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Optimism

The doctor and therapist Owen O’Kane, who described himself growing up in Northern Ireland as ‘Billy Elliot without the dance moves’, suggested that 60%-70% of our thoughts can be negative and that back in Neanderthal times it was helpful to have fearful thoughts which we now know as ‘negativity bias,’ for our safety. It is important to recognise that our brain magnifies the negative information we filter in.

A survey Matthew Syed wrote about in the Sunday Times on 13th December 2020 asked the following question:

“Over the past 20 years, has the proportion of the World that lives
in extreme poverty,

a) Increased by 50%
b) Increased by 25%
c) Stayed the same
d) Decreased by 25%
e) Decreased by 50%”

*See answer below

Scientists have vanquished the naysayers who argued that it takes twenty years to test and approve a new vaccine by producing three in ten months! The next time you feel threatened or overwhelmed by ‘bad’ news remember your brain is amplifying it and you will see it in more perspective. The press loves a good negative metaphor, such as ‘crash out,’ and they use exaggerated terms to describe events. These all impact on our unconscious and effect our mood.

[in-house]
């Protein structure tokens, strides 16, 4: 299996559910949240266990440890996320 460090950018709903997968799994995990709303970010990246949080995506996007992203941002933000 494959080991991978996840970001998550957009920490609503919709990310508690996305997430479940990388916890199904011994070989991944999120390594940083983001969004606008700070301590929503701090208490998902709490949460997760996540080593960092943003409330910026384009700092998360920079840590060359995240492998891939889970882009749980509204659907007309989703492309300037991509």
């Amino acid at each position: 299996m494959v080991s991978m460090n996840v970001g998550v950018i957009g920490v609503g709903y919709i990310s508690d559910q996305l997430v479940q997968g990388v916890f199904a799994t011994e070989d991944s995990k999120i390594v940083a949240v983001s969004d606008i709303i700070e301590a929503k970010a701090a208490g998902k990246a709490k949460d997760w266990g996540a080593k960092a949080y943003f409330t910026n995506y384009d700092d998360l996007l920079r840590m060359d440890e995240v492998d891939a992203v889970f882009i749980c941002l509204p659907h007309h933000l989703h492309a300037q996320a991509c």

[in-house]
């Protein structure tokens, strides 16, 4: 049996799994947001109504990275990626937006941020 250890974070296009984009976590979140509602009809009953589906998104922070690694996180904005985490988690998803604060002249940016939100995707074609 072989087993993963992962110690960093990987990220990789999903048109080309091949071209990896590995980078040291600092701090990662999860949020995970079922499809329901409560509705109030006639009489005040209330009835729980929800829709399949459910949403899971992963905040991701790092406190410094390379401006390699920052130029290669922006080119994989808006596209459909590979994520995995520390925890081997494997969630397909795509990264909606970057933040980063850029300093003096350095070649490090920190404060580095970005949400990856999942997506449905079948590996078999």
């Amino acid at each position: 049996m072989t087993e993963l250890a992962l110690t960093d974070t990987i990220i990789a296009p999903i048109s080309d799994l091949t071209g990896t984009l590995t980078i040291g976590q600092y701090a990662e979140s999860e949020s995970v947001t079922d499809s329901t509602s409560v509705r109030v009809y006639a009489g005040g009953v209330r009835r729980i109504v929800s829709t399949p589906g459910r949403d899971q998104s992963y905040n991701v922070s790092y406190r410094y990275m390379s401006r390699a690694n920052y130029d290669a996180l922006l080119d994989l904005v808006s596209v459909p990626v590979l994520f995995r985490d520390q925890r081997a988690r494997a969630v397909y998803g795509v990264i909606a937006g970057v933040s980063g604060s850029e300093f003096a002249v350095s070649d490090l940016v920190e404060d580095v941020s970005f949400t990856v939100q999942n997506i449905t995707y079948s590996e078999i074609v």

We all have an in-built resilience passed down from generations who have survived and evolved. We are much more resourceful than we think. The problem is our over active scanner is on full power mode constantly trying to detect threats.

Optimistic people are likely to achieve better results because we get more of what we focus on. Come and join us on a free Introduction to NLP evening to find out how. The next one is on January 14th.

*Only one person in a hundred answered the survey correctly, the other 99% were too pessimistic. (The correct answer is decreased by 50%)